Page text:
Blackbutt Peppermint (Eucalyptus smithii RT Baker) is an arboreal species belonging to the Myrtaceae family.
From a systematic point of view it belongs to:
Species E. smithii.
The term is synonymous:
– Eucalyptus viminalis pedicellaris H.Deane & Maiden.
The term Eucalyptus comes from the Greek ἐῧ éu true, well, to perfection and κᾰλυπτός kalýptos to cover, hide: for the lobes of the chalice and the joined petals they form a cap that completely encloses the closed buds.
The specific epithet smithii should be in honor of the American botanist Jared Gage Smith (1866-1925) who herbalized in the USA, Mexico, Australia and Europe.
Geographic Distribution and Habitat –
Eucalyptus smithii is a tree endemic to south-eastern Australia, on sloping sites on the coast and on the highlands south from Yerranderie in New South Wales to eastern Victoria.
Its habitat is that of shallow soils on sloping sites, plateaus and escarpments, at altitudes of up to 500 meters.
Eucalyptus smithii is an evergreen tree with a dense crown that can grow up to 45 meters in height.
The trunk is short and sturdy with a rough and compact bark on the trunk, a smooth and sinewy bark above which is dark gray to black in color.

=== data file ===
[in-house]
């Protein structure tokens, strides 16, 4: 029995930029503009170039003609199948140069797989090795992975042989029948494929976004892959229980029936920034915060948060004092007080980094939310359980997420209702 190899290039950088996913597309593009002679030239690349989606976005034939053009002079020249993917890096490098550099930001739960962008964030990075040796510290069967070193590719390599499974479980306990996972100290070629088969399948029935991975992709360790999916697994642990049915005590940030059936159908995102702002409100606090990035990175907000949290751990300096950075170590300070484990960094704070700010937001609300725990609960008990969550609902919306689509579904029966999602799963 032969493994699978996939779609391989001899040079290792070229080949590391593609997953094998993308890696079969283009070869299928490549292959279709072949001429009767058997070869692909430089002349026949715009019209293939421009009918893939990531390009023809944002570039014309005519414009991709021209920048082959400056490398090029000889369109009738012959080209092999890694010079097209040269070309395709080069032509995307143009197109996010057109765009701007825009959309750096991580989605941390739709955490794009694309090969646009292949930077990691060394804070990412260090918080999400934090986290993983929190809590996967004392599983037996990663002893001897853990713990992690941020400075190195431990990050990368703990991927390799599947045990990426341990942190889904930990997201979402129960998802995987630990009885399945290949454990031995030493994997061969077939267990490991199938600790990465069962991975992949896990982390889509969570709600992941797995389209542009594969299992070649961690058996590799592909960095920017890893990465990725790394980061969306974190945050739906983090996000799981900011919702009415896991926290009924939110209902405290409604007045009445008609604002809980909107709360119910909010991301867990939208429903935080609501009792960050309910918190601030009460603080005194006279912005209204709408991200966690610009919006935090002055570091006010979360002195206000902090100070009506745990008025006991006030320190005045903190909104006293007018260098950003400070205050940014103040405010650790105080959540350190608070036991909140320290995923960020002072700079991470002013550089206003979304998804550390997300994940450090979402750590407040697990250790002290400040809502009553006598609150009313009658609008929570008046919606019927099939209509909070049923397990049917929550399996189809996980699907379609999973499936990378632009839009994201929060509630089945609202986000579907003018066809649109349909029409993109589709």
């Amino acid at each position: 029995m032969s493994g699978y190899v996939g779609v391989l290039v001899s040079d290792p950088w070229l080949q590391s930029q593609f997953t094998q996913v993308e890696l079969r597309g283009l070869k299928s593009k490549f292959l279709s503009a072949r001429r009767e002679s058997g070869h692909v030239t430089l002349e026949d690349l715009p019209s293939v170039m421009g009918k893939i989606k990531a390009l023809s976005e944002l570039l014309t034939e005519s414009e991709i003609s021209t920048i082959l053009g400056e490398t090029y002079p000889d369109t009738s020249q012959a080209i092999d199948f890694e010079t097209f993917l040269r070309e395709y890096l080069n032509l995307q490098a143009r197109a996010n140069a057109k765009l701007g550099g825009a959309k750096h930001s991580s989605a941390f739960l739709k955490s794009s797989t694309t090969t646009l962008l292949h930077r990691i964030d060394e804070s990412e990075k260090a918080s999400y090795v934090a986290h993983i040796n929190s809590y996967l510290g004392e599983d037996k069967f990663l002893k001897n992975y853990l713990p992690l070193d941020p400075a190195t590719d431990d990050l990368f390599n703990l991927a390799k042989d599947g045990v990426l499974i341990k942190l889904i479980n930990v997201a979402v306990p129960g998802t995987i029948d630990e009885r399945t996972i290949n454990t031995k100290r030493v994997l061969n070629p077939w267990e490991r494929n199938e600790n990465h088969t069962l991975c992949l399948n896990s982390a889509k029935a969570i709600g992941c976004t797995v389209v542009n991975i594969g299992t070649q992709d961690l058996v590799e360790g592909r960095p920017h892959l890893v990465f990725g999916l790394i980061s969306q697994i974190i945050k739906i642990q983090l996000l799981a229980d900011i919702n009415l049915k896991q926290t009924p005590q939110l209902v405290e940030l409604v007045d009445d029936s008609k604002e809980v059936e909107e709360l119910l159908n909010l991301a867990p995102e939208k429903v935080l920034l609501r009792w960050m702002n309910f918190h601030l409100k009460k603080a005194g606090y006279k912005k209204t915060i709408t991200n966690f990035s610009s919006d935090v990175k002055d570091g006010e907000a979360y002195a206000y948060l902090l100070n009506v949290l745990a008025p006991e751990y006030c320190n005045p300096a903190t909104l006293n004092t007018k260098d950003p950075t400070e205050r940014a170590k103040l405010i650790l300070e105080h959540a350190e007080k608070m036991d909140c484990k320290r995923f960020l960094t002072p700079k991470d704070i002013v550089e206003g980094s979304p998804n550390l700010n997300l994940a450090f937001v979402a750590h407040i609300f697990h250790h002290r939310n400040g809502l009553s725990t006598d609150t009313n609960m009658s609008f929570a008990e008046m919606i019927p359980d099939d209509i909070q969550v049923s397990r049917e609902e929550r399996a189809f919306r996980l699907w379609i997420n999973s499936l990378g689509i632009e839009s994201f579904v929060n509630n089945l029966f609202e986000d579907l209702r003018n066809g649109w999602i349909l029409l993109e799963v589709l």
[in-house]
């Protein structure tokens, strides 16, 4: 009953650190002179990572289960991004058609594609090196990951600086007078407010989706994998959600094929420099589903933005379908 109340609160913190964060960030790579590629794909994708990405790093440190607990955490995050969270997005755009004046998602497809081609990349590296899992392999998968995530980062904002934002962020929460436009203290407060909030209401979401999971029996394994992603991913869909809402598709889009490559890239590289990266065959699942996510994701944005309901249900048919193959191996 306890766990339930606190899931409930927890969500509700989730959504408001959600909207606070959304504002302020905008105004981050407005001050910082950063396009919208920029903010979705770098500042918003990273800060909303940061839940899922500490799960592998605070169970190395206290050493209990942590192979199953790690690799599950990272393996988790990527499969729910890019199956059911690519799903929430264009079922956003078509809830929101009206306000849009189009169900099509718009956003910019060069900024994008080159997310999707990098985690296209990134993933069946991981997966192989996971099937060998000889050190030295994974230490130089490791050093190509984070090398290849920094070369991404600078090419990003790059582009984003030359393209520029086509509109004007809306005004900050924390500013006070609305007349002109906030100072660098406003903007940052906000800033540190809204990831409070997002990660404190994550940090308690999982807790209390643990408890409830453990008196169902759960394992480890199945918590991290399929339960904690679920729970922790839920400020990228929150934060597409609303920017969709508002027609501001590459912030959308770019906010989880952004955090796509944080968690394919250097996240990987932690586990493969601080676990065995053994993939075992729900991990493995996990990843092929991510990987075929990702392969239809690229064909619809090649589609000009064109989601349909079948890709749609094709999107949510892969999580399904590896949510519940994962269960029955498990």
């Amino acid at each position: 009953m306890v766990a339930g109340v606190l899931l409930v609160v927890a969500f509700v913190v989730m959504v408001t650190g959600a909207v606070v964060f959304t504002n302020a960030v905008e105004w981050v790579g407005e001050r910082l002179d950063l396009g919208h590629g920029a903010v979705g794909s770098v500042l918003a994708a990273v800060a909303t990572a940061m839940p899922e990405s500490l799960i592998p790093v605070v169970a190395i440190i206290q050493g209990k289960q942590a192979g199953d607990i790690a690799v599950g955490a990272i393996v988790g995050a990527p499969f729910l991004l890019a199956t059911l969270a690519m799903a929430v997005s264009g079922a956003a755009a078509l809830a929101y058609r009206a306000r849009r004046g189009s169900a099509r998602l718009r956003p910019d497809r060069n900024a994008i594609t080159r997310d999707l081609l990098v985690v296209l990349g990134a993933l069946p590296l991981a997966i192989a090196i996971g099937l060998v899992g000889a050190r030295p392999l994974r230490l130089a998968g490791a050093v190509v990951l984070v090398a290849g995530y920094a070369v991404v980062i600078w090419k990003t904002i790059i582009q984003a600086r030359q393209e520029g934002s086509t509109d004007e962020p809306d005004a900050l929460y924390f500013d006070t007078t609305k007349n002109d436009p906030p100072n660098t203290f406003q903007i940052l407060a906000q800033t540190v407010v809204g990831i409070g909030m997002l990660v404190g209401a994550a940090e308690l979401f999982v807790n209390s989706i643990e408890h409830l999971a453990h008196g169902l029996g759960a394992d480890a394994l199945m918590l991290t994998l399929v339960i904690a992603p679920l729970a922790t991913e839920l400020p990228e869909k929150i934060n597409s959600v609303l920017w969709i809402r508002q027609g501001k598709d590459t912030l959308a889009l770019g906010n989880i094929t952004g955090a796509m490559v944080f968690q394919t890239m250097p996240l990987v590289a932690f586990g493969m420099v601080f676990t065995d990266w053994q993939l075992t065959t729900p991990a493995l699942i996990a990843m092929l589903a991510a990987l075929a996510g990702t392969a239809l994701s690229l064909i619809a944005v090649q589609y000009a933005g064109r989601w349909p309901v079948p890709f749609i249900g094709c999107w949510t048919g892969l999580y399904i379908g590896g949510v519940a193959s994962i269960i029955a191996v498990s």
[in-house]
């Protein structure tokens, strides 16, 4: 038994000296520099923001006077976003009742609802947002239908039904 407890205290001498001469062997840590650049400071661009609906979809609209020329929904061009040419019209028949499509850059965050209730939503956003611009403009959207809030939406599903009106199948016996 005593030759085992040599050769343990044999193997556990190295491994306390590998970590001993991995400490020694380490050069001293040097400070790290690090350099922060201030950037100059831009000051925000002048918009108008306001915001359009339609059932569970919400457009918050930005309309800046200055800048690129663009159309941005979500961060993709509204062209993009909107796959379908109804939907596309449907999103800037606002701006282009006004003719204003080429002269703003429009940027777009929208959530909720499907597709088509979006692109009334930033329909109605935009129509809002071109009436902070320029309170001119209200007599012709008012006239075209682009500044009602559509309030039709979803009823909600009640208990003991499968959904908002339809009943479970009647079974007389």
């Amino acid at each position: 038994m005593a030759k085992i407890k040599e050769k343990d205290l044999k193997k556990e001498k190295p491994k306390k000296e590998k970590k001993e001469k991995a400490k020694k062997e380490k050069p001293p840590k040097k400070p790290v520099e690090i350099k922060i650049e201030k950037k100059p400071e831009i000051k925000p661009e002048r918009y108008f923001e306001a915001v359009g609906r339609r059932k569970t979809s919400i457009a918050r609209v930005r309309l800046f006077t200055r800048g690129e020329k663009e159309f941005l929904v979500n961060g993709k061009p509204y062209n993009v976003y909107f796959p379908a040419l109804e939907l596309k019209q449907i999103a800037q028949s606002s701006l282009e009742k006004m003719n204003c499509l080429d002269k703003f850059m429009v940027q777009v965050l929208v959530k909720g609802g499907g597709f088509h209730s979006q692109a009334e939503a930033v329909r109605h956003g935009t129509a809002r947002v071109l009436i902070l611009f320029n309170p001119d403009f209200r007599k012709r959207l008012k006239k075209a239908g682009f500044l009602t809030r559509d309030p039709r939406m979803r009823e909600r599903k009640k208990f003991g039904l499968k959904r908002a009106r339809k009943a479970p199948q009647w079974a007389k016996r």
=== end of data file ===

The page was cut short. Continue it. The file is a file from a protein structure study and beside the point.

The leaves of young plants, when these are in the initial sapling stage, are arranged in opposite pairs, green to greyish, narrow in the shape of a spear, 50-110 mm long and 6-25 mm wide, with their bases tightening the stem. The adult leaves are arranged alternately, the same shade of a slightly glossy green color on both sides, from narrow spear-shaped to curved, 60-210mm long and 7-16mm wide, with the base tapering to a petiole 5–28 mm long.
The white flowers are arranged in the axils of the leaves in groups of seven on an unbranched peduncle 5–13 mm long; individual shoots are on 1–6 mm long peduncles. Ripe buds are diamond-shaped oval in shape, 4-6 mm long and 3-4 mm wide with a conical beaked operculum.
The flowering period is from December to January.
The fruit is a cup-shaped, bell-shaped or hemispherical woody capsule 3–6 mm long and 4-8 mm wide with the valves protruding strongly over the edge.
Eucalyptus smithii is a plant widely cultivated in southern Africa and its leaves are used for the production of eucalyptus essential oil.